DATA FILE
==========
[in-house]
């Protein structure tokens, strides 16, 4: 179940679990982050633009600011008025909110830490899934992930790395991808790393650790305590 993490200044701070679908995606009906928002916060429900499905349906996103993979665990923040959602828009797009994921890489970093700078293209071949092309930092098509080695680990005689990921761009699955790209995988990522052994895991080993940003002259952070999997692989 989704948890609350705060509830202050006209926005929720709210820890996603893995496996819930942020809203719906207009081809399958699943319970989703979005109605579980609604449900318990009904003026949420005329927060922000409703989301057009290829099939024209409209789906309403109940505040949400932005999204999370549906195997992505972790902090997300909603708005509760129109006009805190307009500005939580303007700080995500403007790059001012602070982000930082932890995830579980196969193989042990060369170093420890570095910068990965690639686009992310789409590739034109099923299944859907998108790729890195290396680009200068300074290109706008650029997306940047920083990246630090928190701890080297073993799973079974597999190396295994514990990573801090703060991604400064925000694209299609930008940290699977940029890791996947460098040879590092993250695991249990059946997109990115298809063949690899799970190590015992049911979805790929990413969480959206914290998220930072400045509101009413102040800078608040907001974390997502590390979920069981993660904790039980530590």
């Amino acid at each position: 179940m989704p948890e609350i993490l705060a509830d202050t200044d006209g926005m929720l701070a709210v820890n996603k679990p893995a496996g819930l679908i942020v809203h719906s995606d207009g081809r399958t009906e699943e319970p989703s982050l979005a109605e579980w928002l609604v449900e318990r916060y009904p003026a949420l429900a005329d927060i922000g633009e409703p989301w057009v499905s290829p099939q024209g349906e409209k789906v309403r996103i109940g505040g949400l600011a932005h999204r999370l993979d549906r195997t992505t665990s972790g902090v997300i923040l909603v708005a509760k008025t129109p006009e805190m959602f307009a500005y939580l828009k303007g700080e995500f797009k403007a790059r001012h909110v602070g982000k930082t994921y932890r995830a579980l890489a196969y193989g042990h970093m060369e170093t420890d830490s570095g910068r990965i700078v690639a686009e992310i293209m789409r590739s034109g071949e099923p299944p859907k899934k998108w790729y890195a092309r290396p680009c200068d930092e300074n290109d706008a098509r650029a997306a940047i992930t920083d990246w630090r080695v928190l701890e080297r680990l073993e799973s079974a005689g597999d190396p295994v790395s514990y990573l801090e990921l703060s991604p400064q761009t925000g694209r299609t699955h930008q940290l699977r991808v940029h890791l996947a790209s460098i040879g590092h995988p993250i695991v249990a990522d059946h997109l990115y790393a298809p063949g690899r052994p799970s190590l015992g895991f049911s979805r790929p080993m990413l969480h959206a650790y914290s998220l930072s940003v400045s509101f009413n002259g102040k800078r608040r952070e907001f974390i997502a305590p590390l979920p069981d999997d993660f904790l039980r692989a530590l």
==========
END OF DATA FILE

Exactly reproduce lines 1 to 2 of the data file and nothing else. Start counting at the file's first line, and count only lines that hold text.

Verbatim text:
[in-house]
């Protein structure tokens, strides 16, 4: 179940679990982050633009600011008025909110830490899934992930790395991808790393650790305590 993490200044701070679908995606009906928002916060429900499905349906996103993979665990923040959602828009797009994921890489970093700078293209071949092309930092098509080695680990005689990921761009699955790209995988990522052994895991080993940003002259952070999997692989 989704948890609350705060509830202050006209926005929720709210820890996603893995496996819930942020809203719906207009081809399958699943319970989703979005109605579980609604449900318990009904003026949420005329927060922000409703989301057009290829099939024209409209789906309403109940505040949400932005999204999370549906195997992505972790902090997300909603708005509760129109006009805190307009500005939580303007700080995500403007790059001012602070982000930082932890995830579980196969193989042990060369170093420890570095910068990965690639686009992310789409590739034109099923299944859907998108790729890195290396680009200068300074290109706008650029997306940047920083990246630090928190701890080297073993799973079974597999190396295994514990990573801090703060991604400064925000694209299609930008940290699977940029890791996947460098040879590092993250695991249990059946997109990115298809063949690899799970190590015992049911979805790929990413969480959206914290998220930072400045509101009413102040800078608040907001974390997502590390979920069981993660904790039980530590």